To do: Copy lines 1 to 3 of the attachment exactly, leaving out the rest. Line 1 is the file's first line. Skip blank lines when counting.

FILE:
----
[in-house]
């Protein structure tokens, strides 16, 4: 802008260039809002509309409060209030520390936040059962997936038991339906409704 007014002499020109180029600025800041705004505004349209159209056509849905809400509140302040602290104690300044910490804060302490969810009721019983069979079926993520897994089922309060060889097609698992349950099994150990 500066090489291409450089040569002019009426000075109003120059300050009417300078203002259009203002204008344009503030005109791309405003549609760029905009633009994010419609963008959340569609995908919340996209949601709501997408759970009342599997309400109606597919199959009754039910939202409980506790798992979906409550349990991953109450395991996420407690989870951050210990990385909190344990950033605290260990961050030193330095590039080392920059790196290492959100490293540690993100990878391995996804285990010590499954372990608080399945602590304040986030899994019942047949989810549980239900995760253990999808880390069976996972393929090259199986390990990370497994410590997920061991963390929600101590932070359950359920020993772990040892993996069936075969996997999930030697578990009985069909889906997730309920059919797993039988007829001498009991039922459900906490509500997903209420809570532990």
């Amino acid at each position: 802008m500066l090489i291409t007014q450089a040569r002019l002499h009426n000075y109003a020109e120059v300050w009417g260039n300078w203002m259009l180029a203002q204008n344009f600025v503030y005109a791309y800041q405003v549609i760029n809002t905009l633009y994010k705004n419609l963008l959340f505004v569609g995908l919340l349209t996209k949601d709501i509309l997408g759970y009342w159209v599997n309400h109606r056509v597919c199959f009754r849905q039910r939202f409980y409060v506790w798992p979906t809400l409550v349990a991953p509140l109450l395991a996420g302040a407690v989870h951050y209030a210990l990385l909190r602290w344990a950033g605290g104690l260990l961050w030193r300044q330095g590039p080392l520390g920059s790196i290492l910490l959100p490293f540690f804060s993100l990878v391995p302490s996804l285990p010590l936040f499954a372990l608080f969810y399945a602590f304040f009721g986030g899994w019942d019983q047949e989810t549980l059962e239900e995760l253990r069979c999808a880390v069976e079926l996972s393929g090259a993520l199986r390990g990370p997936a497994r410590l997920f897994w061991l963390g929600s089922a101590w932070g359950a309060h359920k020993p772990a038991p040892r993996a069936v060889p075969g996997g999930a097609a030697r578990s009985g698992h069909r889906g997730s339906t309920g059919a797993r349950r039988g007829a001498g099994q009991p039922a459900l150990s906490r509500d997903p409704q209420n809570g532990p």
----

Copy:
[in-house]
């Protein structure tokens, strides 16, 4: 802008260039809002509309409060209030520390936040059962997936038991339906409704 007014002499020109180029600025800041705004505004349209159209056509849905809400509140302040602290104690300044910490804060302490969810009721019983069979079926993520897994089922309060060889097609698992349950099994150990 500066090489291409450089040569002019009426000075109003120059300050009417300078203002259009203002204008344009503030005109791309405003549609760029905009633009994010419609963008959340569609995908919340996209949601709501997408759970009342599997309400109606597919199959009754039910939202409980506790798992979906409550349990991953109450395991996420407690989870951050210990990385909190344990950033605290260990961050030193330095590039080392920059790196290492959100490293540690993100990878391995996804285990010590499954372990608080399945602590304040986030899994019942047949989810549980239900995760253990999808880390069976996972393929090259199986390990990370497994410590997920061991963390929600101590932070359950359920020993772990040892993996069936075969996997999930030697578990009985069909889906997730309920059919797993039988007829001498009991039922459900906490509500997903209420809570532990």
């Amino acid at each position: 802008m500066l090489i291409t007014q450089a040569r002019l002499h009426n000075y109003a020109e120059v300050w009417g260039n300078w203002m259009l180029a203002q204008n344009f600025v503030y005109a791309y800041q405003v549609i760029n809002t905009l633009y994010k705004n419609l963008l959340f505004v569609g995908l919340l349209t996209k949601d709501i509309l997408g759970y009342w159209v599997n309400h109606r056509v597919c199959f009754r849905q039910r939202f409980y409060v506790w798992p979906t809400l409550v349990a991953p509140l109450l395991a996420g302040a407690v989870h951050y209030a210990l990385l909190r602290w344990a950033g605290g104690l260990l961050w030193r300044q330095g590039p080392l520390g920059s790196i290492l910490l959100p490293f540690f804060s993100l990878v391995p302490s996804l285990p010590l936040f499954a372990l608080f969810y399945a602590f304040f009721g986030g899994w019942d019983q047949e989810t549980l059962e239900e995760l253990r069979c999808a880390v069976e079926l996972s393929g090259a993520l199986r390990g990370p997936a497994r410590l997920f897994w061991l963390g929600s089922a101590w932070g359950a309060h359920k020993p772990a038991p040892r993996a069936v060889p075969g996997g999930a097609a030697r578990s009985g698992h069909r889906g997730s339906t309920g059919a797993r349950r039988g007829a001498g099994q009991p039922a459900l150990s906490r509500d997903p409704q209420n809570g532990p």